The Biden-Harris Administration is continually assessing the impact of the ongoing Colonial Pipeline incident on fuel supplies for the East Coast and is monitoring reported shortages in parts of the Southeast. This ongoing effort includes evaluating resources the federal government can mobilize to mitigate potential impacts.
As part of this process, the U.S. Department of Transportation (DOT) has started the work needed to enable consideration of a temporary and targeted waiver of the Jones Act.
Today, DOT’s Maritime Administration (MARAD) initiated a survey of Jones Act-qualified vessels to begin the process of evaluating what assets are available in the Jones Act fleet to carry petroleum products within the Gulf, and from the Gulf up the Eastern Seaboard. This step is being taken to determine whether there is sufficient capacity on Jones Act-qualified vessels to carry the product and to determine if a waiver is warranted. Responses have been requested.
The Maritime Administration’s role in the Jones Act waiver process is to determine the availability of Jones Act vessels to carry the products for which a waiver is sought. Authority to receive requests for and to approve waivers to the Jones Act belongs to the Department of Homeland Security.
Over the weekend the USDOT’s Federal Motor Carrier Safety Administration (FMCSA) announced it was taking steps to create more flexibility for motor carriers and drivers. FMCSA issued a temporary hours of service exemption that applies to those transporting gasoline, diesel, jet fuel and other refined petroleum products to Alabama, Arkansas, District of Columbia, Delaware, Florida, Georgia, Kentucky, Louisiana, Maryland, Mississippi, New Jersey, New York, North Carolina, Pennsylvania, South Carolina, Tennessee, Texas and Virginia. FMSCA has since added West Virginia to the list of states covered, bringing the total to 18 states covered.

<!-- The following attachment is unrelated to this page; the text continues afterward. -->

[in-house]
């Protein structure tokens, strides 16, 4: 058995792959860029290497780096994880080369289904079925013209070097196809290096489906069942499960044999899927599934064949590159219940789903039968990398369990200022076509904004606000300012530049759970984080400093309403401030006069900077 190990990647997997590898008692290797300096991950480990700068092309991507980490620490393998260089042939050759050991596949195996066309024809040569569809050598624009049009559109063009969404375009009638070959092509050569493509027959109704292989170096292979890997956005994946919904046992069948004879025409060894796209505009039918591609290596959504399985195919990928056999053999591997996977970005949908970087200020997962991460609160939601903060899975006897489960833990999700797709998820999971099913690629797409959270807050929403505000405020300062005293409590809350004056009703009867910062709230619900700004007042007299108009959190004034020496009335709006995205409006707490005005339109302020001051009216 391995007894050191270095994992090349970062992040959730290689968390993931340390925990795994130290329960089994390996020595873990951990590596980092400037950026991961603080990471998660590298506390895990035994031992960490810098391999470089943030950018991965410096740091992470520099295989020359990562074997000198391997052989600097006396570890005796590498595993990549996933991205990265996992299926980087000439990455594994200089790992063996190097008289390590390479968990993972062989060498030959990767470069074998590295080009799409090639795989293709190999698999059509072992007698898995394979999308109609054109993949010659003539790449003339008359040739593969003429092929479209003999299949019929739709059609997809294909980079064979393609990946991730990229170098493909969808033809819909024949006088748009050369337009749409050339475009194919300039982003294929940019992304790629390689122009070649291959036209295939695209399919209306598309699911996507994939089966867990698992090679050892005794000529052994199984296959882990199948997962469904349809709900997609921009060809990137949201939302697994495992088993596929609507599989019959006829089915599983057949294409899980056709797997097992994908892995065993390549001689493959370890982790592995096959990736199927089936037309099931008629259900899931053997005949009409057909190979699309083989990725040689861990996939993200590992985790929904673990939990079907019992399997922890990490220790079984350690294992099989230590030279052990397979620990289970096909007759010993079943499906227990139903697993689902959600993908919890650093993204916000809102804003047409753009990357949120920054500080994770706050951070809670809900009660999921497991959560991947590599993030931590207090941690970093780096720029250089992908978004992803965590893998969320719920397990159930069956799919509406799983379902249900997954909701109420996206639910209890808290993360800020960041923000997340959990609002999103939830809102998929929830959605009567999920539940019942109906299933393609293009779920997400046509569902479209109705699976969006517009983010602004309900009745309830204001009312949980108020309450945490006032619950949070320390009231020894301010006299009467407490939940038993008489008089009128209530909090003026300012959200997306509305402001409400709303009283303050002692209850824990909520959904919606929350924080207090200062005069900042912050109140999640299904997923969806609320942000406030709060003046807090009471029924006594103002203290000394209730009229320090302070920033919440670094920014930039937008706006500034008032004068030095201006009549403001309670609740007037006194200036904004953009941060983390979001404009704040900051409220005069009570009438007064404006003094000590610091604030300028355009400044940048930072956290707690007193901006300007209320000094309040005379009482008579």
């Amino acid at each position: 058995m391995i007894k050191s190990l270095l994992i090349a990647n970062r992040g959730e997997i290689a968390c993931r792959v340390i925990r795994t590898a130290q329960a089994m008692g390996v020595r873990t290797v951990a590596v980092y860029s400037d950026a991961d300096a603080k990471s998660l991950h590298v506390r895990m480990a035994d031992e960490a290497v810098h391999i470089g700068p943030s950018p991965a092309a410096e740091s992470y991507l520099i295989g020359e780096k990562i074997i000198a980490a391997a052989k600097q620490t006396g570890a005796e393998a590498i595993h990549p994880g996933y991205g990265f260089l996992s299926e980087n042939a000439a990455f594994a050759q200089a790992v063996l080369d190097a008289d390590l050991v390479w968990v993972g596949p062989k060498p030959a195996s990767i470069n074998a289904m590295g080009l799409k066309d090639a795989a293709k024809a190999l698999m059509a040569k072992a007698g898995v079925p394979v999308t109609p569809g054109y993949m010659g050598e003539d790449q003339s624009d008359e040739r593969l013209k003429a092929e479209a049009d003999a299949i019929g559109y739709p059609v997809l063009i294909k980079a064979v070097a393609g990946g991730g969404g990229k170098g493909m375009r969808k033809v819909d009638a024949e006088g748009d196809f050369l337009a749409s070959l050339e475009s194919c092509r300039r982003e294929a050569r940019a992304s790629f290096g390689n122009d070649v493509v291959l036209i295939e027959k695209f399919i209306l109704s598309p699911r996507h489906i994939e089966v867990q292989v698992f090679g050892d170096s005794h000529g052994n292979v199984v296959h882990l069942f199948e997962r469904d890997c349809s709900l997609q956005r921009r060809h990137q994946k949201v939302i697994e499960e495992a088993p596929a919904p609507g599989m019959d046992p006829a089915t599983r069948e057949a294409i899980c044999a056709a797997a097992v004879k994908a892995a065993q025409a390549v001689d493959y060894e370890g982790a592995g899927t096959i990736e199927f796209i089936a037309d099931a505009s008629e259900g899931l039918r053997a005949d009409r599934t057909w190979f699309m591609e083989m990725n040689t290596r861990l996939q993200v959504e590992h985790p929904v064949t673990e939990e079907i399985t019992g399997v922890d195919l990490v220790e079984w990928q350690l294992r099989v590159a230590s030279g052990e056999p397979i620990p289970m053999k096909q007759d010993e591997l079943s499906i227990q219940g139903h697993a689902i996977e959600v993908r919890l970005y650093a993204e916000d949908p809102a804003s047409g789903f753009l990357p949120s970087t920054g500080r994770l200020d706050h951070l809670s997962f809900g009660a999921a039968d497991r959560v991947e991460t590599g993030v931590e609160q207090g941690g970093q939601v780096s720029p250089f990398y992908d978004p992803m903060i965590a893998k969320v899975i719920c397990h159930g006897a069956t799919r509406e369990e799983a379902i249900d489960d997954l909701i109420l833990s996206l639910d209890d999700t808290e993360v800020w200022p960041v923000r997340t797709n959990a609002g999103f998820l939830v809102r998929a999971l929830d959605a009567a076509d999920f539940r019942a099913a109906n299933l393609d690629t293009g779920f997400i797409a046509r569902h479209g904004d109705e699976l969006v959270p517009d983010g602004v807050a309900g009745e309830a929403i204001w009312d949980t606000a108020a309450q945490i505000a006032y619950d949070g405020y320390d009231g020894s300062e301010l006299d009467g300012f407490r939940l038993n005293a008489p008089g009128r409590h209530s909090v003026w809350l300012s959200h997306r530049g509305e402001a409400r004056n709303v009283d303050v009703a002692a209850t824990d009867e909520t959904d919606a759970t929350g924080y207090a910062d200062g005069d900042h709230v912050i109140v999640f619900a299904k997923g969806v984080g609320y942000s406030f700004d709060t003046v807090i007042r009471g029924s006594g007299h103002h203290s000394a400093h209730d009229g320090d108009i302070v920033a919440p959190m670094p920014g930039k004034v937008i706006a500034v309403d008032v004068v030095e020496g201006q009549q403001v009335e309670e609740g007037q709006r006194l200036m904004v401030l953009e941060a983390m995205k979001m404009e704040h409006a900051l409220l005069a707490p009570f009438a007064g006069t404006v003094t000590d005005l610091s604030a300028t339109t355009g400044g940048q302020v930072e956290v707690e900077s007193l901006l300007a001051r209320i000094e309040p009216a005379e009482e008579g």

DOT’s top priority is safety, and while current circumstances dictate providing industry flexibility, FMCSA will work closely with its state and industry partners to monitor driver work hours and conditions for the duration of the exemption.
In addition, DOT’s Federal Railroad Administration (FRA) is canvassing rail operators to determine their capacity to help transport fuel from ports inland and if there are additional steps FRA could do to help them increase capacity to do this. They are also engaging industry to identify trends indicating capacity pressures.
USDOT’s FMCSA and Federal Highways Administration (FHWA) are monitoring states that have issued emergency declarations allowing tank fuel trucks to carry additional gallons on State roadways. Other states are considering similar action. FMCSA and FHWA are working with the full list of potentially affected States, sharing information and best practices to align these efforts. The agencies also issued public notice notifying ten States, with current Major Disaster declarations, that they have the authority to permit tank trucks to carry additional gallons on federal interstates.
DOT’s Pipeline and Hazardous Materials Safety Administration (PHMSA) assisted Colonial Pipeline’s efforts to get Line 4 up and running on a manual basis and is continuing to support efforts to ensure safe movement of fuels manually, while concurrent efforts to restore the system’s operation continues.
Since the weekend, DOT has been conducting outreach to gather information on how USDOT and our agencies can assist. To date, USDOT senior officials have talked to officials from multiple states and localities. Agency staff have also been in touch with labor, safety, and industry groups. Outreach is ongoing.